Sounding the shofar

Horn's wail represents 'different sounds of crying' in Judaism

Saturday, September 16, 2006

Rabbi Eli Langsam said it before his guest had a chance to.

"Shofar, so good."

But the director of Lubavitch Chabad of Peoria didn't joke around about the usage of the shofar, usually made from the horn of a ram, goat or antelope.

Typically associated with Rosh Hashanah, the Jewish new year, a shofar is blown several times over that two-day fall festival, happening this year from Friday to sundown Sept. 24, as well as at the end of Yom Kippur, the Day of Atonement falling on Oct. 1-2.

The wail of the shofar was used for several different purposes in ancient times: at the anointing of a king, for the sighting of a new moon, over sacrifices, at the beginning of festivals and the Sabbath, and in battle.

But in Leviticus 23 and Numbers 10, the Israelites and their descendants are specifically commanded to sound the shofar on the first day of the seventh month. Langsam said it's a way to wake up a person spiritually as they begin a 10-day period of self-examination leading up to the Day of Atonement, a 25-hour fast.

"It represents the different sounds of crying, of yearning to get ourselves closer to God, a cry from the inside of the soul," Langsam said in the days leading up to last Sunday's "Shofar Factory" workshop. "It's like a heart crying."

A horn from a kosher animal - a cattle horn isn't allowed because of the connection with the Golden Calf - is first soaked in boiling water to soften the cartilage inside. That cartilage is then pulled out and the horn further shaped while it's still hot and pliable. The rabbi said it's preferable to have the wide opening of the horn toward heaven. A hole is drilled in the narrow end. The outside is then sanded to make it smooth. There also should be no holes other than the two openings.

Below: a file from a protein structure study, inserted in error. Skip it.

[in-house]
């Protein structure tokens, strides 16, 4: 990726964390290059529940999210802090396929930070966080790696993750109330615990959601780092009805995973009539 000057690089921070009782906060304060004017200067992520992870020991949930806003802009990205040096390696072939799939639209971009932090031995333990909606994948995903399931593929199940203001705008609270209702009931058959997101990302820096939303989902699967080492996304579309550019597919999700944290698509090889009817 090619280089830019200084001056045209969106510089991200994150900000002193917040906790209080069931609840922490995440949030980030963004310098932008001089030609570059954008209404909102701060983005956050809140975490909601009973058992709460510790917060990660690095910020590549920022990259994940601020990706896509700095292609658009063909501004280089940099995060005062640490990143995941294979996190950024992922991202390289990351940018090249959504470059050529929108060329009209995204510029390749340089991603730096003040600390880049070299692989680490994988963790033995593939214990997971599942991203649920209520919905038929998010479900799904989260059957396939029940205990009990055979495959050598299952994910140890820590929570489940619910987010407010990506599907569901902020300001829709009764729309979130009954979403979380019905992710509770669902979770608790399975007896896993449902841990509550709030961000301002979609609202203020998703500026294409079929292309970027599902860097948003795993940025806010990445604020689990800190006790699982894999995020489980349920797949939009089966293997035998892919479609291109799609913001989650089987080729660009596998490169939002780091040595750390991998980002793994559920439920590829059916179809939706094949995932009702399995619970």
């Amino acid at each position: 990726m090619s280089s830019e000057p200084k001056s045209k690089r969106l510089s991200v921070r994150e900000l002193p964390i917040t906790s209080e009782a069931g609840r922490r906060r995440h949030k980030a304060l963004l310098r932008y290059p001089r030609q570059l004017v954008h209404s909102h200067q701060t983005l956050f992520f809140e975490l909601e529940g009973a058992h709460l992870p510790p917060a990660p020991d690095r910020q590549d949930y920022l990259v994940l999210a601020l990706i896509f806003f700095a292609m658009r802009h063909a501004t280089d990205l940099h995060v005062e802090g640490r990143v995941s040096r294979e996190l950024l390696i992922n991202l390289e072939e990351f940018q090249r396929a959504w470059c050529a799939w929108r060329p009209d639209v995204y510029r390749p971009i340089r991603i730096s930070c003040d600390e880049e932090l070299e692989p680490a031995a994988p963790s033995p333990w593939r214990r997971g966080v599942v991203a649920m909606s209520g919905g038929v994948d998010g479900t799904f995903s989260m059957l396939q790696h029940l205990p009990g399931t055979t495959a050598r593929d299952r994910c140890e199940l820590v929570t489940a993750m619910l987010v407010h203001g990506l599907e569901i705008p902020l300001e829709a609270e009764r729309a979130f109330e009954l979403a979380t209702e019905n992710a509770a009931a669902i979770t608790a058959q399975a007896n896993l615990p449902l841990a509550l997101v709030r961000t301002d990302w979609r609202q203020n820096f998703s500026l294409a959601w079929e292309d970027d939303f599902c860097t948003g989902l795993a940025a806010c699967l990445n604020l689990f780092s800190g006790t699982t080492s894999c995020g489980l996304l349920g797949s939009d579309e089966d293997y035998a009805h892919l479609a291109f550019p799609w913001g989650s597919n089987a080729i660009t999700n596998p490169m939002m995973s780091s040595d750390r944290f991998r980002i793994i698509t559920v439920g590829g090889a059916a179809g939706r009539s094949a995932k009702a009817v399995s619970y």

Langsam said the best technique for shofar blowing is to put the narrow opening at the corner of one's mouth - he puts it on the right - toward the bottom of the lip and then, just blow "from the depth of the heart." Putting it at the center of the lips usually doesn't work, he said.

There are three sounds used at Rosh Hashanah services: tekiah, shevarim and teruah. Each should be sounded for the same amount of time, Langsam said.

Tekiah is one long, steady note. Shevarim is three medium notes. Teruah is nine quick notes in rapid succession.

At a traditional Rosh Hashanah service on any other day than a Sabbath, 100 notes are sounded by a person knowledgeable about its use. Not every Jew has to blow a shofar, Langsam said; the commandment is to hear it blown. But, he added, it's always good for a Jew to own his own shofar and know how to blow it in case he isn't able to get to a service.

The shofar isn't sounded when one of the days of Rosh Hashanah falls on a Sabbath, as happens this year, due to traditional protections against the possibility of a person carrying a shofar in a public domain. Carrying anything from one private domain to another is forbidden on Sabbath, Langsam said.

Plus, the rabbi said, with the weekly Sabbath itself being a reminder of the Jewish people's identity, the sounding of the shofar isn't needed on that day.

The shofar will be sounded on Sunday, the second day of Rosh Hashanah, he said.

One long tekiah, called a tekiah gedolah, is blown at the end of Yom Kippur to signify the end of that holy day. The shofar also is blown daily in synagogues during the month of Elul, the month preceding Rosh Hashanah, to serve as a reminder for Jews to prepare for the High Holy Days.

Michael Miller can be reached at 686-3106 or [email protected].

More shofar

- To learn more about the shofar, Rosh Hashanah and Yom Kippur, view

- To hear a shofar being blown, click the "Hear the Shofar Sounds" link on